Lord Thomas Grey's regiment of Foote was a parliamentarian regiment, belonging to the Sealed Knot society. In the 1640's during the English Civil War, parliament stood up for the rights of the common man against a King who would hold absolute power over them all. A King that would declare war on his own people, his own land! Parliament and the men who fought for it would be branded traitors and rebels for their defiance. To these men defeat was not an option, they had taken up arms against their King and to lose or back down would guarantee them a spot on the executioners chopping block. Lord Thomas Grey (1623-1657) was one of these men and it was his regiment that was portrayed in battle and memorial.
There are two main combat arms within the regiment, the Pike and the Musket. During the Civil wars a unit of Pikemen was made up of the biggest and strongest men. A pike was a pole arm usually made of ash between 16 and 20 feet long. A pikeman wore a helmet known as a morion and in the early stages of the war worn back and breast armour. As musket technology and tactics progressed, pikemen discarded their armour as their effectiveness diminished. The main role of a pike unit was to protect the vulnerable musketeers from cavalry during their long reloading procedure and used as heavy shock troops to seize and hold ground, where they often encountered enemy pike blocks and engaged them to try and push them from the field.
For many years the longbow was the predominant weapon of England. With the advent of black powder weapons the longbow fell out of favour as a musket had greater armour penetration. The musket was incredibly inaccurate and sometimes just as lethal to the firer as his intended target. This lead to musketeers fighting together in large blocks with the idea that "If we fire enough guns in the same direction, we're bound to hit something!" There were two main types of musket in use, these being matchlock - muskets that use a length of burning cord to ignite the black powder charge in their pan, and the flintlock - these muskets had a piece of flint that struck a steel frism that then emitted a shower of sparks into the priming pan.
Other vital roles on the battlefield were the drummers and the water carriers. Battles of the English Civil wars were extremely chaotic and noisy, with roaring cannon, volleys of muskets and the thundering hooves of charging cavalry mixed in with the screams of the wounded and dying. In this cacophony of sound, soldiers struggled to hear their orders, so officers used banks of drummers to relay their orders to the men. Every order has its own beat on the drum and the soldiers would recognised the beat above the sounds of battle and performed that order.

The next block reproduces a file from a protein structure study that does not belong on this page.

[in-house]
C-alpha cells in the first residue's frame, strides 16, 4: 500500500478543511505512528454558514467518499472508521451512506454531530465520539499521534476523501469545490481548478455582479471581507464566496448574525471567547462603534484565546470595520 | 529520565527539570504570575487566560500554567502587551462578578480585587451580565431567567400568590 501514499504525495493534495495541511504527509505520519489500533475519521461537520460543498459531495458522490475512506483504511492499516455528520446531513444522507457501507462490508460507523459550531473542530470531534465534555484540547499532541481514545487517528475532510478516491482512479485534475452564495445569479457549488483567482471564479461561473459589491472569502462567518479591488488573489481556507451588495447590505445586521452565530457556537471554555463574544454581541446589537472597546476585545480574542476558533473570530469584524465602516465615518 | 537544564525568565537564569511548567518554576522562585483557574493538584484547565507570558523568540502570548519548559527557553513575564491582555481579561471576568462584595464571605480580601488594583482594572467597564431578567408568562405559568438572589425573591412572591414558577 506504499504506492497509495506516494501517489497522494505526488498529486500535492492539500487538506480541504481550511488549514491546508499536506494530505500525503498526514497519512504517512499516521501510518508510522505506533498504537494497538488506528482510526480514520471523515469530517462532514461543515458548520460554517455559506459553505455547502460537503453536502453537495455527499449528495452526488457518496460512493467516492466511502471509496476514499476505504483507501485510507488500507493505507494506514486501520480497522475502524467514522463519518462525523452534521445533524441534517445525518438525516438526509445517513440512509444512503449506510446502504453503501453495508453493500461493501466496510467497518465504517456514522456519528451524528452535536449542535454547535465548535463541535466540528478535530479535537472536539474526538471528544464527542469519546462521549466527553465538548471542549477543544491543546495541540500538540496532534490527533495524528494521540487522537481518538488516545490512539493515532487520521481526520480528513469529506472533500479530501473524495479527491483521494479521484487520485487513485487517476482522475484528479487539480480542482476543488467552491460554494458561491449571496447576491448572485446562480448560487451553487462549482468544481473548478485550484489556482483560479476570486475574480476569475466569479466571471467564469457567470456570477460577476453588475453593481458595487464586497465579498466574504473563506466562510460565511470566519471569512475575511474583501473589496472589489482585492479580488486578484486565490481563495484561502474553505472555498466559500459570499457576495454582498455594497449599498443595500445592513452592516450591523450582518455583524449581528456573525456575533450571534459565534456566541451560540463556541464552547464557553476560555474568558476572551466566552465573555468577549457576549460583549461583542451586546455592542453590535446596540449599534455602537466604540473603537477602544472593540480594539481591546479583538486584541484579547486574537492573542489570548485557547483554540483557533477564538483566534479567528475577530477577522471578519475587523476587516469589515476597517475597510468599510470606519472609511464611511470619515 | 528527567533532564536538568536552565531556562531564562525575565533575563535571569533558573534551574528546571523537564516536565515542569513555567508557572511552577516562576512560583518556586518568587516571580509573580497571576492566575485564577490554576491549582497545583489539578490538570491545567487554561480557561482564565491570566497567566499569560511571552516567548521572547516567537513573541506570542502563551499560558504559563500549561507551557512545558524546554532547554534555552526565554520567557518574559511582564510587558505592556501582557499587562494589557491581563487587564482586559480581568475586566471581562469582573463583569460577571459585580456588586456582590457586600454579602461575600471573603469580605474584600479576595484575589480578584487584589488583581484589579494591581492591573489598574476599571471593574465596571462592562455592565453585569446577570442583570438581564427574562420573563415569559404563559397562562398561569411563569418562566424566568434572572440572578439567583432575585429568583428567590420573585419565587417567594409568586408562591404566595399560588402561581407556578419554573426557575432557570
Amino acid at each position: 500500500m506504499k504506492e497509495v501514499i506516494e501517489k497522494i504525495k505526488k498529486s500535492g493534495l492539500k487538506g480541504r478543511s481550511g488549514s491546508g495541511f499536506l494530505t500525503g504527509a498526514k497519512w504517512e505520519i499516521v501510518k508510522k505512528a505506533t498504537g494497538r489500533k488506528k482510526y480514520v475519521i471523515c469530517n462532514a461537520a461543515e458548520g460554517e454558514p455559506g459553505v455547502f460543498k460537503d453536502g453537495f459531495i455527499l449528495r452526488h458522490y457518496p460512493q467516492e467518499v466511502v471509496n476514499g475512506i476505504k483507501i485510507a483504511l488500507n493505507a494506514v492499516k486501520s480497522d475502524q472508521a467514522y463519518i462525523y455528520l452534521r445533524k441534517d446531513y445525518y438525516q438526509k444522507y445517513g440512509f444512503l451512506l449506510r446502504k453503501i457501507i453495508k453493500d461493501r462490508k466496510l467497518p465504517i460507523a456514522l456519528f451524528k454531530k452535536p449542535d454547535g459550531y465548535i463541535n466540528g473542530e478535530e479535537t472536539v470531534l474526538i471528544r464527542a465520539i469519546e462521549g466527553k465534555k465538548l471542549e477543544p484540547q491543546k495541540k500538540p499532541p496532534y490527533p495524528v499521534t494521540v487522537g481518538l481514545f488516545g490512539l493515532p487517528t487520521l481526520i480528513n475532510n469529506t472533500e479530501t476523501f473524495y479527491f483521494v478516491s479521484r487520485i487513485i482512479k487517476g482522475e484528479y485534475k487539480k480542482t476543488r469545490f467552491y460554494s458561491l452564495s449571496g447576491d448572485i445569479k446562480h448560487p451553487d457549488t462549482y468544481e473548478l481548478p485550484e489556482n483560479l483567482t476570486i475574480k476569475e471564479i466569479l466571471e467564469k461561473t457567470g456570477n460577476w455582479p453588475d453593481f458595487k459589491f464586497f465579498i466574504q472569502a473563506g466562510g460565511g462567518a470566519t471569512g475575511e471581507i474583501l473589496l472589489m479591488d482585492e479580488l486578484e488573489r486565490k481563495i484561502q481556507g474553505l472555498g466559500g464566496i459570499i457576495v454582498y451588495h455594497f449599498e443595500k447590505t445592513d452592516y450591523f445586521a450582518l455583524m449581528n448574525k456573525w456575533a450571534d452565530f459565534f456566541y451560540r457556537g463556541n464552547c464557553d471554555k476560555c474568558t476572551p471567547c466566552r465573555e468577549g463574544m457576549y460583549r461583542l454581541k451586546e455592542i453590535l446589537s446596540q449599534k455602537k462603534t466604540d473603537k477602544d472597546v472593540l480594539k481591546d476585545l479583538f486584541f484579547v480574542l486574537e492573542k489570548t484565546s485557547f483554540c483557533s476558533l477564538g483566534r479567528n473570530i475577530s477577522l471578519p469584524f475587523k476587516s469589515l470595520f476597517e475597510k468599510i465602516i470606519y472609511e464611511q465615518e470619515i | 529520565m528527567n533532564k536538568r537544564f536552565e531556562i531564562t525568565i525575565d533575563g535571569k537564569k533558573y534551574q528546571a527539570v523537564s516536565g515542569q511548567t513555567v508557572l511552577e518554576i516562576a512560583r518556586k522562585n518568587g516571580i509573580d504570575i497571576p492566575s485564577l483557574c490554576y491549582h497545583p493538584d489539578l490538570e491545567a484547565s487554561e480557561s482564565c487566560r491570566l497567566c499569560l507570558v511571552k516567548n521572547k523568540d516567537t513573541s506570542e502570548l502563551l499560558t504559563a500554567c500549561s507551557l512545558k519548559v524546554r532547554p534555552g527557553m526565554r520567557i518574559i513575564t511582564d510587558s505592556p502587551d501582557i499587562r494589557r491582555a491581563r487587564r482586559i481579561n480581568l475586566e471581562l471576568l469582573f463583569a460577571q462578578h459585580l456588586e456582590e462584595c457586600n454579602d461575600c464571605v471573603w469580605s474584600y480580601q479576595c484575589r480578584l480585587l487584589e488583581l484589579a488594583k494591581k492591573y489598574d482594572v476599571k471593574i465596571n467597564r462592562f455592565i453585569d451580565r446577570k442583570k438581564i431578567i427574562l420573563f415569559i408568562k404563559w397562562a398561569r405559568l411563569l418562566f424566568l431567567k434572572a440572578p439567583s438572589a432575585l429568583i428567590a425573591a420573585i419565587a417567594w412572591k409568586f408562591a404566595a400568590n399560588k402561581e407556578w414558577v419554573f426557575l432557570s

The water carriers were an indispensable and crucial part of any Sealed Knot regiment. Without any of these men and women no pike block could take to the field. They provided the water to the pike in between their exhausting pushes. They also kept an eye on the soldiers for any signs of fatigue and looking after anyone who may have picked up an injury or need something as simple as a chinstrap or armour adjusting.
The re-enactment was held in the deer field sans the deer. I bet the natives were thinking what on earth was going on. As usual, it was quite difficult to take photographs because you don’t know where the action was taking place. And since there were so many people, the risk of being photo-bombed was very great. We rattled a few hundreds before leaving the field. We walked to Lady Jane’s house by the back gate which was opened for the occasion. We stopped by the chapel to listen to medieval songs and later the wonderful mezzo soprano singer joined a lute musician out in the open.
Alas, that my heart is a lute,
Whereon you have learned to play!
For a many years it was mute,
Until one summer's day
You took it, and touched it, and made it thrill,
And it thrills and throbs, and quivers still!
~Anne Barnard, My heart is a lute, 1815~
Then it was time to head home. The natives kept their distance due to the large crowds and also the loud noise from the canons. We spotted a few red deer hiding in the woods on the hills looking quite agitated. I’m glad that the re-enactment was only for 2 days and things will get back to normal. Our favourite noise box was still dabbling on the River Lin, enjoying the pieces of bread thrown by the visitors. A few Fallow deer were feeding by the entrance, trying to get away from the crowd and the noise. I don’t blame them.
“Happily we bask in this warm September sun,
which illuminates all creatures …”
~Henry David Thoreau~